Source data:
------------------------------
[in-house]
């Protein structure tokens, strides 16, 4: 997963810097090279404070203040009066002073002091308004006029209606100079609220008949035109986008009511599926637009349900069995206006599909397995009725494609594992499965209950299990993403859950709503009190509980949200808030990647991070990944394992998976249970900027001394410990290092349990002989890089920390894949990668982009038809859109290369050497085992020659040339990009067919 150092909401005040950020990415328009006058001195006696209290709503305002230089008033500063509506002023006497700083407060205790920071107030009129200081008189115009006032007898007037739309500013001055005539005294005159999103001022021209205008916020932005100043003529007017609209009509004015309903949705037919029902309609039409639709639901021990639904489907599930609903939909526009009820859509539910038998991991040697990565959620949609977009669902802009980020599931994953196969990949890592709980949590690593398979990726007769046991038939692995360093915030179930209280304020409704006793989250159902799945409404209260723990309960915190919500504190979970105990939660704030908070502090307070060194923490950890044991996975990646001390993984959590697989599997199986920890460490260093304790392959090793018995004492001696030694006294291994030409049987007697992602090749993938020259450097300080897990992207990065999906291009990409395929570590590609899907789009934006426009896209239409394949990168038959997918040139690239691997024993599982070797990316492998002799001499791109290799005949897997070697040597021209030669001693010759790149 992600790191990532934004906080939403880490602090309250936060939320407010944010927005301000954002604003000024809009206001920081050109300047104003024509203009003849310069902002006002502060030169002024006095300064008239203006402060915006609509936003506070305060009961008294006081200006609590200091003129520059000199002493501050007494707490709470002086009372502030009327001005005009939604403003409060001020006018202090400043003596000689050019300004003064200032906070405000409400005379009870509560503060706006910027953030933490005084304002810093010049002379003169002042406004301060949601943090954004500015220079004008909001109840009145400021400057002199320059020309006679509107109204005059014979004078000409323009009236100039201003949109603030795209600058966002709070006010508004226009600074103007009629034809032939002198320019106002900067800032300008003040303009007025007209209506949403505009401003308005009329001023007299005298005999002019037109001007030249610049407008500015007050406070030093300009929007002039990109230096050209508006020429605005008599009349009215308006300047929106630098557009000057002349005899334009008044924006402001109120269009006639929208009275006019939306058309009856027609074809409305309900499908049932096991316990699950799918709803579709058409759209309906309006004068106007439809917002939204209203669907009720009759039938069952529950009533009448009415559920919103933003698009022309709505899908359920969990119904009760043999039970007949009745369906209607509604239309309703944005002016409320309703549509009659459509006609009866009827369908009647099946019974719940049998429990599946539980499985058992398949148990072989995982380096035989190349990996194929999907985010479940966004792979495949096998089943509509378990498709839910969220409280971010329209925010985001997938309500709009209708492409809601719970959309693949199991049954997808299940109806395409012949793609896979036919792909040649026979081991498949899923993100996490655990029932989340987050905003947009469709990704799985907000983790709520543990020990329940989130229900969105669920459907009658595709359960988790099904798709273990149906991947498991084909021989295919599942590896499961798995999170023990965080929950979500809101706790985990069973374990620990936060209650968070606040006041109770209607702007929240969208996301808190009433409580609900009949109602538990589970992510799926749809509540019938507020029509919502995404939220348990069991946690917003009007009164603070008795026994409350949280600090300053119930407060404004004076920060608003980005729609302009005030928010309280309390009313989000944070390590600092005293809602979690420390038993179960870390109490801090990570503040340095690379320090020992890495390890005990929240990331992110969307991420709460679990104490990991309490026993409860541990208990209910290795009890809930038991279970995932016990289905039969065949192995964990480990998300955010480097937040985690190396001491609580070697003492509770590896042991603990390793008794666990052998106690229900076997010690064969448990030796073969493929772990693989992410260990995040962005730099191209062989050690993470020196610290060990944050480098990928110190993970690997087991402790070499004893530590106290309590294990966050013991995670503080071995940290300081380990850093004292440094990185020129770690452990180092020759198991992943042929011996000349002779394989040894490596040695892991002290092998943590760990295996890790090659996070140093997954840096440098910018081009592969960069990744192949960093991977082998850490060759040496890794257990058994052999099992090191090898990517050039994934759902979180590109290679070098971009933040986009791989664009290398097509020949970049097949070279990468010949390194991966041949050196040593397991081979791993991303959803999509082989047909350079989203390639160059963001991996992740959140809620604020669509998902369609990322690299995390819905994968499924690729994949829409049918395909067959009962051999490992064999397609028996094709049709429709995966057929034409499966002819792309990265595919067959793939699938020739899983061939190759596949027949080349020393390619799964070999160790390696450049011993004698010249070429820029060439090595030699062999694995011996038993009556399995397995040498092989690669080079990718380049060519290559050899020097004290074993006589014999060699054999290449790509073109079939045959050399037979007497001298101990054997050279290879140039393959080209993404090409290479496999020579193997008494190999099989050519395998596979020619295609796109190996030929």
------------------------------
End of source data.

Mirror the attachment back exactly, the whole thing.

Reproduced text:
[in-house]
């Protein structure tokens, strides 16, 4: 997963810097090279404070203040009066002073002091308004006029209606100079609220008949035109986008009511599926637009349900069995206006599909397995009725494609594992499965209950299990993403859950709503009190509980949200808030990647991070990944394992998976249970900027001394410990290092349990002989890089920390894949990668982009038809859109290369050497085992020659040339990009067919 150092909401005040950020990415328009006058001195006696209290709503305002230089008033500063509506002023006497700083407060205790920071107030009129200081008189115009006032007898007037739309500013001055005539005294005159999103001022021209205008916020932005100043003529007017609209009509004015309903949705037919029902309609039409639709639901021990639904489907599930609903939909526009009820859509539910038998991991040697990565959620949609977009669902802009980020599931994953196969990949890592709980949590690593398979990726007769046991038939692995360093915030179930209280304020409704006793989250159902799945409404209260723990309960915190919500504190979970105990939660704030908070502090307070060194923490950890044991996975990646001390993984959590697989599997199986920890460490260093304790392959090793018995004492001696030694006294291994030409049987007697992602090749993938020259450097300080897990992207990065999906291009990409395929570590590609899907789009934006426009896209239409394949990168038959997918040139690239691997024993599982070797990316492998002799001499791109290799005949897997070697040597021209030669001693010759790149 992600790191990532934004906080939403880490602090309250936060939320407010944010927005301000954002604003000024809009206001920081050109300047104003024509203009003849310069902002006002502060030169002024006095300064008239203006402060915006609509936003506070305060009961008294006081200006609590200091003129520059000199002493501050007494707490709470002086009372502030009327001005005009939604403003409060001020006018202090400043003596000689050019300004003064200032906070405000409400005379009870509560503060706006910027953030933490005084304002810093010049002379003169002042406004301060949601943090954004500015220079004008909001109840009145400021400057002199320059020309006679509107109204005059014979004078000409323009009236100039201003949109603030795209600058966002709070006010508004226009600074103007009629034809032939002198320019106002900067800032300008003040303009007025007209209506949403505009401003308005009329001023007299005298005999002019037109001007030249610049407008500015007050406070030093300009929007002039990109230096050209508006020429605005008599009349009215308006300047929106630098557009000057002349005899334009008044924006402001109120269009006639929208009275006019939306058309009856027609074809409305309900499908049932096991316990699950799918709803579709058409759209309906309006004068106007439809917002939204209203669907009720009759039938069952529950009533009448009415559920919103933003698009022309709505899908359920969990119904009760043999039970007949009745369906209607509604239309309703944005002016409320309703549509009659459509006609009866009827369908009647099946019974719940049998429990599946539980499985058992398949148990072989995982380096035989190349990996194929999907985010479940966004792979495949096998089943509509378990498709839910969220409280971010329209925010985001997938309500709009209708492409809601719970959309693949199991049954997808299940109806395409012949793609896979036919792909040649026979081991498949899923993100996490655990029932989340987050905003947009469709990704799985907000983790709520543990020990329940989130229900969105669920459907009658595709359960988790099904798709273990149906991947498991084909021989295919599942590896499961798995999170023990965080929950979500809101706790985990069973374990620990936060209650968070606040006041109770209607702007929240969208996301808190009433409580609900009949109602538990589970992510799926749809509540019938507020029509919502995404939220348990069991946690917003009007009164603070008795026994409350949280600090300053119930407060404004004076920060608003980005729609302009005030928010309280309390009313989000944070390590600092005293809602979690420390038993179960870390109490801090990570503040340095690379320090020992890495390890005990929240990331992110969307991420709460679990104490990991309490026993409860541990208990209910290795009890809930038991279970995932016990289905039969065949192995964990480990998300955010480097937040985690190396001491609580070697003492509770590896042991603990390793008794666990052998106690229900076997010690064969448990030796073969493929772990693989992410260990995040962005730099191209062989050690993470020196610290060990944050480098990928110190993970690997087991402790070499004893530590106290309590294990966050013991995670503080071995940290300081380990850093004292440094990185020129770690452990180092020759198991992943042929011996000349002779394989040894490596040695892991002290092998943590760990295996890790090659996070140093997954840096440098910018081009592969960069990744192949960093991977082998850490060759040496890794257990058994052999099992090191090898990517050039994934759902979180590109290679070098971009933040986009791989664009290398097509020949970049097949070279990468010949390194991966041949050196040593397991081979791993991303959803999509082989047909350079989203390639160059963001991996992740959140809620604020669509998902369609990322690299995390819905994968499924690729994949829409049918395909067959009962051999490992064999397609028996094709049709429709995966057929034409499966002819792309990265595919067959793939699938020739899983061939190759596949027949080349020393390619799964070999160790390696450049011993004698010249070429820029060439090595030699062999694995011996038993009556399995397995040498092989690669080079990718380049060519290559050899020097004290074993006589014999060699054999290449790509073109079939045959050399037979007497001298101990054997050279290879140039393959080209993404090409290479496999020579193997008494190999099989050519395998596979020619295609796109190996030929």